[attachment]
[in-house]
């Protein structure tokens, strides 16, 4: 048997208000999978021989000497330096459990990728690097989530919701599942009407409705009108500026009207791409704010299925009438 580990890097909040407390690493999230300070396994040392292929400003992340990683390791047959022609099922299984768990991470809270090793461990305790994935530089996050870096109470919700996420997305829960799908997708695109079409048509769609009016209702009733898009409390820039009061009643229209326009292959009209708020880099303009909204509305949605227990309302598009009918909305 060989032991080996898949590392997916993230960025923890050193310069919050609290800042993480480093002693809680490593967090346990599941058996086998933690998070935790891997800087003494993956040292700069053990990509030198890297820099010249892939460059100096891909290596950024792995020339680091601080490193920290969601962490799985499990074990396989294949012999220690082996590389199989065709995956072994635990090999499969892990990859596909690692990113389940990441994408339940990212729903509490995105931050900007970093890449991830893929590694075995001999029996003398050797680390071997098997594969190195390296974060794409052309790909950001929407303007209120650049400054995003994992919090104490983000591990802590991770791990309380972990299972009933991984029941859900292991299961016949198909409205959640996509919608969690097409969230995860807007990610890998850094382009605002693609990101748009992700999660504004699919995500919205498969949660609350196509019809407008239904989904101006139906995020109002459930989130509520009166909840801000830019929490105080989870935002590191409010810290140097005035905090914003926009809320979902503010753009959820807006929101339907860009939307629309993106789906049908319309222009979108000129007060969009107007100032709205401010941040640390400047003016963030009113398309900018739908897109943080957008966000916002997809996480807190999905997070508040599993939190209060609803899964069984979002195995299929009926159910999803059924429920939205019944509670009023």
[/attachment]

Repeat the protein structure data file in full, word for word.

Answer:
[in-house]
């Protein structure tokens, strides 16, 4: 048997208000999978021989000497330096459990990728690097989530919701599942009407409705009108500026009207791409704010299925009438 580990890097909040407390690493999230300070396994040392292929400003992340990683390791047959022609099922299984768990991470809270090793461990305790994935530089996050870096109470919700996420997305829960799908997708695109079409048509769609009016209702009733898009409390820039009061009643229209326009292959009209708020880099303009909204509305949605227990309302598009009918909305 060989032991080996898949590392997916993230960025923890050193310069919050609290800042993480480093002693809680490593967090346990599941058996086998933690998070935790891997800087003494993956040292700069053990990509030198890297820099010249892939460059100096891909290596950024792995020339680091601080490193920290969601962490799985499990074990396989294949012999220690082996590389199989065709995956072994635990090999499969892990990859596909690692990113389940990441994408339940990212729903509490995105931050900007970093890449991830893929590694075995001999029996003398050797680390071997098997594969190195390296974060794409052309790909950001929407303007209120650049400054995003994992919090104490983000591990802590991770791990309380972990299972009933991984029941859900292991299961016949198909409205959640996509919608969690097409969230995860807007990610890998850094382009605002693609990101748009992700999660504004699919995500919205498969949660609350196509019809407008239904989904101006139906995020109002459930989130509520009166909840801000830019929490105080989870935002590191409010810290140097005035905090914003926009809320979902503010753009959820807006929101339907860009939307629309993106789906049908319309222009979108000129007060969009107007100032709205401010941040640390400047003016963030009113398309900018739908897109943080957008966000916002997809996480807190999905997070508040599993939190209060609803899964069984979002195995299929009926159910999803059924429920939205019944509670009023």